- The Washington Times - Tuesday, March 21, 2006

Congress looks to be heading for a deadlock on President Bush’s plan for guest-worker program, and that is exactly what a private-sector foundation is counting on so its plan can be considered.

“The role of government is to license and supervise policy and then outsource the implementation work, so we propose that the private sector be allowed to develop its own “smart card” database system for businesses to advertise for guest workers,” said Helen Krieble, president of the Colorado-based Vernon K. Krieble Foundation.

The first step, she said, is altering current terminology to conform to reality. Recent polling data show that 85 percent or more of aliens illegally coming across the border are not coming in to attain citizenship, but rather to work.

“You have to separate guest worker from immigration, because if you don’t, people get scared,” Mrs. Krieble said.

She said most illegal alien problems can be solved through some modification of existing law, but establishing a system for employers and workers is a large problem.

The private-sector initiative would establish a guest visa or smart card that would provide information as to the “location, employer, the job and the duration” of the job for a particular guest worker, as well as the worker’s photo and work history on the card’s code strip.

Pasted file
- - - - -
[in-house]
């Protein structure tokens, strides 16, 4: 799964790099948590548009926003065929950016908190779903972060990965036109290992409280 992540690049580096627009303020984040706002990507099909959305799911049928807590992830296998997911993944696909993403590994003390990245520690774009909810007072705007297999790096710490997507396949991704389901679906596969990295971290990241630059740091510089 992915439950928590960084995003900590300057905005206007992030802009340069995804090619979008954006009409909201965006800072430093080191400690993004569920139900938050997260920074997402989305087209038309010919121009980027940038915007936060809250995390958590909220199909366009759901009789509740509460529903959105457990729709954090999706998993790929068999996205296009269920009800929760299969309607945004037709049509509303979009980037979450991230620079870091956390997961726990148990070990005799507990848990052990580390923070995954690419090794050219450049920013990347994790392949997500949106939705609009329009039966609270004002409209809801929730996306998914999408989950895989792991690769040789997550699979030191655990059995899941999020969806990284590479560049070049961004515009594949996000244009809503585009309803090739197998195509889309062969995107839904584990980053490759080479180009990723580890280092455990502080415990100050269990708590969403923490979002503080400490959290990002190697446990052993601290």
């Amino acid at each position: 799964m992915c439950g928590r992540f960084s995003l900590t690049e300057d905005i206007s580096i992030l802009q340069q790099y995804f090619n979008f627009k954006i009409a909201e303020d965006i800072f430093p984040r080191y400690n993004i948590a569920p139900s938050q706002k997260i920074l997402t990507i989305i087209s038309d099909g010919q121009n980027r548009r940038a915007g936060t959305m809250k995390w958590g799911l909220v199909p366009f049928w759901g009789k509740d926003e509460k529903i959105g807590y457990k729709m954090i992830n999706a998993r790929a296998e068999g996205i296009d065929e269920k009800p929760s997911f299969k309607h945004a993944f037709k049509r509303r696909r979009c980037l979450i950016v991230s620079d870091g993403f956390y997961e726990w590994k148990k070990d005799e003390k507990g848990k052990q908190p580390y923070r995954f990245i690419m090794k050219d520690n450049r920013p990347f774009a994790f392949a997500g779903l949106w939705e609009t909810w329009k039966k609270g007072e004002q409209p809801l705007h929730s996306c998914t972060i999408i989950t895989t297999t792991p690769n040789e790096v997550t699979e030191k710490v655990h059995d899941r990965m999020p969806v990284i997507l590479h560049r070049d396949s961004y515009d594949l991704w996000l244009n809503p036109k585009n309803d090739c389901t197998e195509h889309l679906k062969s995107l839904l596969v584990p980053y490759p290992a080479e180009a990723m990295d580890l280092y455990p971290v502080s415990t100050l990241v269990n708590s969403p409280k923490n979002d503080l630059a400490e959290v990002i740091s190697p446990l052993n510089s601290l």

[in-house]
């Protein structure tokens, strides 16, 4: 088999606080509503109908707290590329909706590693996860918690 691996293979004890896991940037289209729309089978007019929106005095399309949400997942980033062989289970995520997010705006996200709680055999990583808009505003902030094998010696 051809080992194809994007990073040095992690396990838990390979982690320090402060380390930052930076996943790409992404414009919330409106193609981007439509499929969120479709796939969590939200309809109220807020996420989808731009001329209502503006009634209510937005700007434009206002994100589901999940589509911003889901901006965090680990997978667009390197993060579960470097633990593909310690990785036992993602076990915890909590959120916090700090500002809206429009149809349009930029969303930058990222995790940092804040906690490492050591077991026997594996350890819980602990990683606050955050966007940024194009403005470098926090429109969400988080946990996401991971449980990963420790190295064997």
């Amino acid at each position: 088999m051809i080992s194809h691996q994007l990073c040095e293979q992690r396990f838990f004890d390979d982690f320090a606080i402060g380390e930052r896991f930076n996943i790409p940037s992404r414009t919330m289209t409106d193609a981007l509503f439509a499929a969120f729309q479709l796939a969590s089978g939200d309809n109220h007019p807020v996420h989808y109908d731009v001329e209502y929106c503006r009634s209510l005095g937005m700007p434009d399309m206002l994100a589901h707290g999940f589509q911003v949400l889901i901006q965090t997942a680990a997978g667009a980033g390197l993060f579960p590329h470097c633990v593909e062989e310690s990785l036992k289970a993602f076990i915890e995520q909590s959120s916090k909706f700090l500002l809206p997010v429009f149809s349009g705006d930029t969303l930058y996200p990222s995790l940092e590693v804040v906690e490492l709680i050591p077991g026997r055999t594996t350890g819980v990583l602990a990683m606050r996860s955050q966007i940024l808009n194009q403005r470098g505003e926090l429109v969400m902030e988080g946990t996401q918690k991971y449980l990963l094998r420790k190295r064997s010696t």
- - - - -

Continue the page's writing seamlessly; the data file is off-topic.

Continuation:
“There are many plans that incorporate such things, but this plan would be completely driven by the law of supply and demand,” said Greg Walcher, consultant to the foundation. “If there is no work, no one comes in.”

Private employment agencies would be authorized to issue these cards both in the United States, Mexico and in other countries taking applications for U.S. jobs after a background check — likely performed in the applicant’s native country.

The employers would post notices for jobs for which U.S. citizens have not applied with a private employment agency stating the job’s “location, duration and wages.”

No changes to the naturalization process would be needed; anyone who wishes to pursue citizenship would go through the current method. But those who don’t apply for citizenship would have to return to their host country when the job ends. They could then reapply when the job comes up again or be referred to a new job.

Mrs. Krieble said the simpler the policy, the better and that the answer is certainly not another morass of bureaucracy such as the Department of Homeland Security. Other issues such as border control, costs and other technical issues would still must be worked out, but she estimates that the plan could be operational in two years.

The proposal her organization has come up with has drawn some attention partly because it’s been done previously. During World War II, Congress created the Bracero program, which provided temporary work visas for about 5 million Mexican guest workers. The program lasted for 20 years and was abolished under pressure from worker and civil rights groups, who said the guest workers were being exploited.

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